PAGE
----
Wednesday, May 12, 2010

The Perfect Imperfections

Have you ever wondered what would happen if someone invented a time-travel machine which can bring us back to the past, or to the future?

On the one hand, we can travel into our past and correct every single mistake we have ever made—answer all those exam questions and achieve perfect scores; make the perfect investment decisions and make the best possible profits in any ventures; win every single football bet. In fact, there will be no possibility of making a mistake, ever. Well, OK, maybe our state Government don't really need a time-travel machine—it is aready travelling into the past right now by establishing a coal power plant in the east coast. But seriously, wouldn't it be nice to travel back to correct all our mistakes? We can go back over and over again to try out several things until we get the kind of outcomes we want.

Now on the other hand, it would also be very tempting to know what's the outcome of something if we could travel into the future. Experiments to find new cures for cancer, for example, need not wait for several decades or even centuries to actually happen. We can simply travel to the year 2500 and bring back the cure to the present time.

With the help of a time-travel machine, so many problems could be solved because when we do anything wrong, we can always do it again and again until we get it right.

Unfortunately, I foresee a major proportion of the human race would be miserable. As ridiculous as it may sound, many of us see the perfect scenario above as imperfect! We want the thrill and suspense of ignorance. When we read an interesting story book, very few of us would actually go directly to the last chapter to see the conclusion. We want to see how the story unfold; we want to follow the tide, the ups and downs in a natural flow.

Life means very little if we knew the answer to every single thing; every single problem. That will absolutely take the fun out of living. There is no more challenge in anything at all. Even if it may appear like we can live a perfect life knowing everything there is to know, the truth is that we're more alive when living a life of many little imperfections. In fact, it's those little imperfections that make life perfect!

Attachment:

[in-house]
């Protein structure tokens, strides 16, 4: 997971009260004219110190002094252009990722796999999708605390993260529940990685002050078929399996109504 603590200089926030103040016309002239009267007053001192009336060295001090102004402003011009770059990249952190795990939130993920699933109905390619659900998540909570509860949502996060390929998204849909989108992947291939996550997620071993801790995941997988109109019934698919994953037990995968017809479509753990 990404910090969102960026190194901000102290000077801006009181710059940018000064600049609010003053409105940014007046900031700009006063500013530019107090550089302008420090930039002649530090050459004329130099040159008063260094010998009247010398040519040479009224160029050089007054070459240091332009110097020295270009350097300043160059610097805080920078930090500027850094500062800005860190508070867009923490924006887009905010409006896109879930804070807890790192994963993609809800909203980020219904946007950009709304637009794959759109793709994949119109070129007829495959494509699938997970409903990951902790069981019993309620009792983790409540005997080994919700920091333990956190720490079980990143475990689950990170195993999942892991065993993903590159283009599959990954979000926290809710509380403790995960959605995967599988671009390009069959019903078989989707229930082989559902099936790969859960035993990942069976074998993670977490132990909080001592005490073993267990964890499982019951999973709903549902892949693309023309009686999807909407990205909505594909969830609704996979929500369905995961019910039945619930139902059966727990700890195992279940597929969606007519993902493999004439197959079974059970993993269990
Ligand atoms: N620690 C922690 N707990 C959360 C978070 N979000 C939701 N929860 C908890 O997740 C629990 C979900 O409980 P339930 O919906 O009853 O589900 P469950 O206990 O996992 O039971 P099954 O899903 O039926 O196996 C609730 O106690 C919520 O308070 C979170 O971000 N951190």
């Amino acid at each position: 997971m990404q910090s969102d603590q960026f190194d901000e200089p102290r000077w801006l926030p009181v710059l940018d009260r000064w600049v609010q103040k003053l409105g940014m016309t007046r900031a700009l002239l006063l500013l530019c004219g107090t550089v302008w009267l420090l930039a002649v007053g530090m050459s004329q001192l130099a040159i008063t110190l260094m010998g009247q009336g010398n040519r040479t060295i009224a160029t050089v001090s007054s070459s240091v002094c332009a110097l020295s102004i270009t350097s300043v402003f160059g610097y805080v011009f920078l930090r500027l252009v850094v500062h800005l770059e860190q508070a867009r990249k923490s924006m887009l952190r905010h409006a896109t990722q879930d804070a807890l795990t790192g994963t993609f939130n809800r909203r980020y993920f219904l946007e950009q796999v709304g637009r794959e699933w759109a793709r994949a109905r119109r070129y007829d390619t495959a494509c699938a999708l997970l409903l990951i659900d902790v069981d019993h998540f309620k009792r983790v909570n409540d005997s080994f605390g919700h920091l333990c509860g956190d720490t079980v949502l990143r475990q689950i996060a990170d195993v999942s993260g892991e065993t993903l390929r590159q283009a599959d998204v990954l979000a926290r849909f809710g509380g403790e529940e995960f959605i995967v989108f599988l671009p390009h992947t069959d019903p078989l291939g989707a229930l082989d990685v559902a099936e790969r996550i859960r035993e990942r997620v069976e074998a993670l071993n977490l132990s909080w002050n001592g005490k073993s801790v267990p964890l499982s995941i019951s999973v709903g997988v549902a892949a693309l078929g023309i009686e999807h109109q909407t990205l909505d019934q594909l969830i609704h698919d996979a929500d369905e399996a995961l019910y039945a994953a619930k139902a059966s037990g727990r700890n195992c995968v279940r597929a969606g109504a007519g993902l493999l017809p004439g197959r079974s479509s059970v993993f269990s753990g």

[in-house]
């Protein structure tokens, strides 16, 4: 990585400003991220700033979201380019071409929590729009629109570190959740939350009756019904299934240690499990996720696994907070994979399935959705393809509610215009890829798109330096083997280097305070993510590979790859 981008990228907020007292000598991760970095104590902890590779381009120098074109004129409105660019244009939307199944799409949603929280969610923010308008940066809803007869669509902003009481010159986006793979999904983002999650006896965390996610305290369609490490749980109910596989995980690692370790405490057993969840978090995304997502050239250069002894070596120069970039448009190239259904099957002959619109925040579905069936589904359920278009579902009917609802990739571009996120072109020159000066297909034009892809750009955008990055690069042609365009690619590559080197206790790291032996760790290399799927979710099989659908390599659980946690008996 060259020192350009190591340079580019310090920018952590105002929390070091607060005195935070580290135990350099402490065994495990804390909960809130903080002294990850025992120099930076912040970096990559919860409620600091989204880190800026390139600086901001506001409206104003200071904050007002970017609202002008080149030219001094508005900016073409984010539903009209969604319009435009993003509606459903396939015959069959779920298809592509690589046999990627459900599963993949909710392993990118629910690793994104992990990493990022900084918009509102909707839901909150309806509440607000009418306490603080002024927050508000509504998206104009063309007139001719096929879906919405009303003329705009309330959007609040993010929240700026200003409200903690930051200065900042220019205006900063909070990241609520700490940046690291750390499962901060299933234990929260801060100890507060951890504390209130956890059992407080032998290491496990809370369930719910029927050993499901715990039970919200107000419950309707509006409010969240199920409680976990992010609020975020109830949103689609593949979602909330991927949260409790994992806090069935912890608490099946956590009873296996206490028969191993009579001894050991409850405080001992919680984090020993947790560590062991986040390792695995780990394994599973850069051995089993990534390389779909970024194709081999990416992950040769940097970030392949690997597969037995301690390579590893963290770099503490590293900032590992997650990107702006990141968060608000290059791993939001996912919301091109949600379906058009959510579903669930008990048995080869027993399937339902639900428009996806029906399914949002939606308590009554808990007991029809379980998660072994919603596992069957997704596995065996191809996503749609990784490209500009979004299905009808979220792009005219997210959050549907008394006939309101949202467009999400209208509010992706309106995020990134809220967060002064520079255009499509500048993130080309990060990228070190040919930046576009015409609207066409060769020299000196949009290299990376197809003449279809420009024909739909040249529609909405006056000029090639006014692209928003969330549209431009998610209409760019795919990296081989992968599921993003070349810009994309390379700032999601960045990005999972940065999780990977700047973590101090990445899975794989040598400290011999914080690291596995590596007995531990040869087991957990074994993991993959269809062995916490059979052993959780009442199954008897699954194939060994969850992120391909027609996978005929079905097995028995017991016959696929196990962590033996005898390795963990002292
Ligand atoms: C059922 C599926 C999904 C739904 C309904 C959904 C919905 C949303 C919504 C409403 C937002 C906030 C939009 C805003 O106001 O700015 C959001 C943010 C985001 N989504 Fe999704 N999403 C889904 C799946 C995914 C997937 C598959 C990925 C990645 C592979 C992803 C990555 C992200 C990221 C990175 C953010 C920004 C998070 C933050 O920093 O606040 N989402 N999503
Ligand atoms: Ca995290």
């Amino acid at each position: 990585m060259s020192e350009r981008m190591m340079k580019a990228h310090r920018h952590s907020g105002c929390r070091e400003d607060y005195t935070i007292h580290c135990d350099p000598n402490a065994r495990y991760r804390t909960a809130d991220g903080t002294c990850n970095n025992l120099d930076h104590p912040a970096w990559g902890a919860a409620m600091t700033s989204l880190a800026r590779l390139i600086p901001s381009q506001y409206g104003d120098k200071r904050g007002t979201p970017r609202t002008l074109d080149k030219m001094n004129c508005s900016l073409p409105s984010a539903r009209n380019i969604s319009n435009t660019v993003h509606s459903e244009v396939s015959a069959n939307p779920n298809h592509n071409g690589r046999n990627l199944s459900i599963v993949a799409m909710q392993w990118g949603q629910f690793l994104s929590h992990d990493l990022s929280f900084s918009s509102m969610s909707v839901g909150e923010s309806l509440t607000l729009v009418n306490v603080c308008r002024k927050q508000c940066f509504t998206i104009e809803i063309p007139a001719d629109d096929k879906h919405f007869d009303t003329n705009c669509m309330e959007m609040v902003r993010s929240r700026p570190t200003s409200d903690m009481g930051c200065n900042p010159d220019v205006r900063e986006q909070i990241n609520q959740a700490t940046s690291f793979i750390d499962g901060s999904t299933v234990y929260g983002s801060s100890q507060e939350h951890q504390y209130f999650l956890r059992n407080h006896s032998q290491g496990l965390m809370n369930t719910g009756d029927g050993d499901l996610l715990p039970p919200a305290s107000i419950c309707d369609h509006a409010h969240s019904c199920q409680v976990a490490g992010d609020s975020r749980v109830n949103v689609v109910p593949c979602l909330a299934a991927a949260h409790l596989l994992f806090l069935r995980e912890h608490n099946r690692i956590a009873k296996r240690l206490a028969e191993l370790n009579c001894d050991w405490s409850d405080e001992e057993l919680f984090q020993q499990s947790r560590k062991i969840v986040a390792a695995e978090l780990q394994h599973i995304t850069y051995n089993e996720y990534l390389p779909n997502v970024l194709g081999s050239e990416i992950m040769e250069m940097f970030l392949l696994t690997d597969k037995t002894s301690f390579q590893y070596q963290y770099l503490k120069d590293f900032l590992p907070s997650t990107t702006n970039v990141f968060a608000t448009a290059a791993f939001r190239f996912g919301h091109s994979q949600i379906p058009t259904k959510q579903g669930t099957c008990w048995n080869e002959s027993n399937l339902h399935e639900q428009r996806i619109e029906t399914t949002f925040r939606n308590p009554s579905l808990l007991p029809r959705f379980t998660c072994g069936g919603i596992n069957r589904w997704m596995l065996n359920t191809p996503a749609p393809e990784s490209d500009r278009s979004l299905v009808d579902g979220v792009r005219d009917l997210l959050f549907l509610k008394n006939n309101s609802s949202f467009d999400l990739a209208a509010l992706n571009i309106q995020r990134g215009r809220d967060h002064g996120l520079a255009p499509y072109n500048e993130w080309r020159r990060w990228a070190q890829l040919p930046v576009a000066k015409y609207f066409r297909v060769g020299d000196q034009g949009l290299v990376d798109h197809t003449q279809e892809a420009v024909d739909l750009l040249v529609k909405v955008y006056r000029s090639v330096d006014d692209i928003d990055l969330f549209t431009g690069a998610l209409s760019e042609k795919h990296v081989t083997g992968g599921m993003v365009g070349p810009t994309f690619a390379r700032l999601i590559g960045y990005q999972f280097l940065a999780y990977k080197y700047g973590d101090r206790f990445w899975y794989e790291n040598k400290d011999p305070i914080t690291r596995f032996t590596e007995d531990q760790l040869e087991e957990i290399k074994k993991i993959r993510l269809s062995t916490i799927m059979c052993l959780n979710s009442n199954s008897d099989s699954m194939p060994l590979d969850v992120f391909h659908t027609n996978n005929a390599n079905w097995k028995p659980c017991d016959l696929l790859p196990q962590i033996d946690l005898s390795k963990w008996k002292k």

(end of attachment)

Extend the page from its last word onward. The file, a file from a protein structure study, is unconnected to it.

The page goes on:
delurk said...

It's not unusual for women to read the last chapter of a book before reading the whole book. I live with one!

Cornelius said...

Haha! delurk, perhaps the book thing wasn't a very good metaphor. But of course I don't rule out that some people would read the last chapter first before the rest of the book. But I'm inclined to believe that the majority wouldn't.

Some people want the short cut to the conclusion. So they would ask the fortune teller when and how will they become rich. How many children (and wives) will they have etc. But most people won't ask the fortune tellers, and I suspect it's not only because they don't believe in what the fortune tellers tell them. I think they want to find out for themselves.

Socrates29 said...

I know this post is not about fortune tellers but I beg to divert a bit since your last comment here did touch on fortune tellers and what they can do - tell other people's fortunes and luck, I just wonder if they can do these, how come they,the fortune tellers themselves can not predict their own fortunes and use their skills in foretelling to become rich themselves?

This way they don't have to go around knocking on our office doors to get people interested to hear their fortune.

Like other people operating their business in my office area, I have resorted to putting up amongst my "No Sales personnel,Please!" sign, a "No Fortune Teller" one also.

Cornelius said...

Ah! Socrates29, that is a slightly different story! Some fortune tellers would like to claim that they can "see" the future. This I don't believe. But I think it is possible to compile data, much the same way we compile data for medical research. When we have enough data, we can see a trend. So, for example, when a person smokes, has high blood pressure, is a diabetic etc, so it can been seen that he has a certain percentage higher risk of having a heart attack etc.

In a similar way, when there is enough data compiled, it may be seen that when people have a certain line on their palms in a specific place and in a specific curve or shape, that may suggest, based on data compiled, say, some sort of disease or windfall etc. But as in the medical research, it is not 100% certain. It merely suggests, based on the data compiled, that there is a higher possibility of it happening like that.

I suppose some fortune tellers consider themselves "rich" by the mere fact that they're able to "help" others to "see" their future - the kind of "richness" which may not translate into dollars and cents. Knowledge may be richness too to some people.

But as I said, not all of us would want to know our future even if the fortune teller can really tell us accurately. Well, maybe under some circumstances, we might be tempted to know!